* VanHelsingHateCrimes: Rudolph Van Richten came close to going down this path after his son was stolen and vampired, but managed to learn some empathy, and is usually quite sympathetic to monsters who honestly have no choice in the matter, saving his vitriol for ones that like what they are. At least one adventure, however, has the real villain try to convince Van Richten to commit these crimes against a group of vampire wannabees by convincing him they are real vampires, and explicitly says he will unless the [=PCs=] stop him.

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* VanHelsingHateCrimes: Rudolph Van Richten came close to going down this path after his son was stolen and vampired, but managed to learn some empathy, and is usually quite sympathetic to monsters who honestly have no choice in the matter, saving his vitriol for ones that like what they are. At least one adventure, however, has the real villain try to convince Van Richten to commit these crimes against a group of vampire wannabees wannabes by convincing him they are real vampires, and explicitly says he will unless the [=PCs=] stop him.
9th Sep '16 2:44:06 PM WillBGood
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* VampireVannabe: Played for tragedy with the Vorlog, a human who was being transformed into a vampire's companion[[note]]uniquely powerful vampire spawn created to be MindlinkMates with their sire, hence their original nicknames of "Brides and Grooms"[[/note]] only for the vampire to be slain before the transformation was complete. The result is a deranged {{dhampyr}}-like creature that tries to be a vampire, but can't, and desperately seeks out companions to try and [[ReplacementGoldfish fill the void]] missing from its slain creator. And because it's insane with an impossibly idealized image of its creator, its "surrogates" inevitably end up being killed when it decides they're not good enough.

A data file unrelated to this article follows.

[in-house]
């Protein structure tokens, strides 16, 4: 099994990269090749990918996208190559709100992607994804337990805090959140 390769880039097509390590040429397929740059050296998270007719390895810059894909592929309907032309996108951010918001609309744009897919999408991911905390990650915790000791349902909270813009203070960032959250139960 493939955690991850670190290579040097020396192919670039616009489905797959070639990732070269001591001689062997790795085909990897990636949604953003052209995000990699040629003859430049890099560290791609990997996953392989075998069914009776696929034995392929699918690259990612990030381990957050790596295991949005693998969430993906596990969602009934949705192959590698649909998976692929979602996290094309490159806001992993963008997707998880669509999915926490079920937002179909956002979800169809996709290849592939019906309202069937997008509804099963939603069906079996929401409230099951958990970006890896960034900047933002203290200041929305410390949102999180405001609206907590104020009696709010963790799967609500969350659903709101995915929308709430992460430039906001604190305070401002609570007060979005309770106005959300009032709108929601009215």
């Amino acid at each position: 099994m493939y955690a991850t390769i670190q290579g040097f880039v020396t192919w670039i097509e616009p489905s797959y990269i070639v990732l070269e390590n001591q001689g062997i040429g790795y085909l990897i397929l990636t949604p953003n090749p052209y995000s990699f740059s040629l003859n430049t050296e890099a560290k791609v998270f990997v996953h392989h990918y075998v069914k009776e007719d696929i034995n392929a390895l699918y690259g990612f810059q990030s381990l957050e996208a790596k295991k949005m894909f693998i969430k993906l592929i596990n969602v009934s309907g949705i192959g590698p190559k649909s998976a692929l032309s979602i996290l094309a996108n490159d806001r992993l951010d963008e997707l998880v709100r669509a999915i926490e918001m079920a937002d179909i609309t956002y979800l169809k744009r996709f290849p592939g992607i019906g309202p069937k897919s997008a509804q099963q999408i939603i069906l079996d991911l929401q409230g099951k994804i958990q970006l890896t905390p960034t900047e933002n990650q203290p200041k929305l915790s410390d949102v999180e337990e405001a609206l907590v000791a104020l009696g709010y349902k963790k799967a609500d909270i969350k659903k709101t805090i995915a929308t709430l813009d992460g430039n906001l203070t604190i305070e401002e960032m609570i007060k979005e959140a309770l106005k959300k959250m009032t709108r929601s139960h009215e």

9th Sep '16 2:40:16 PM WillBGood
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** A local variant are called gobl''y''ns, and they are humans mutated into monsters by dark magic, and they're all {{Violent Glaswegian}}s to a Goblyn.

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** A local variant are called gobl''y''ns, and gobl''y''ns: they are humans mutated into monsters by dark magic, and they're all {{Violent Glaswegian}}s to a Goblyn.
9th Sep '16 2:39:04 PM WillBGood
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** In the adventure "Neither Man Nor Beast", the beach where the player characters become marooned on Markovia is covered with giant stone figures buried waist-deep in the sand or just offshore.

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** In the adventure "Neither Man Nor Beast", the beach where the player characters become marooned on Markovia is covered with [[EenieMeenieMinyMoai giant stone figures figures]] buried waist-deep in the sand or just offshore.
9th Sep '16 2:38:36 PM WillBGood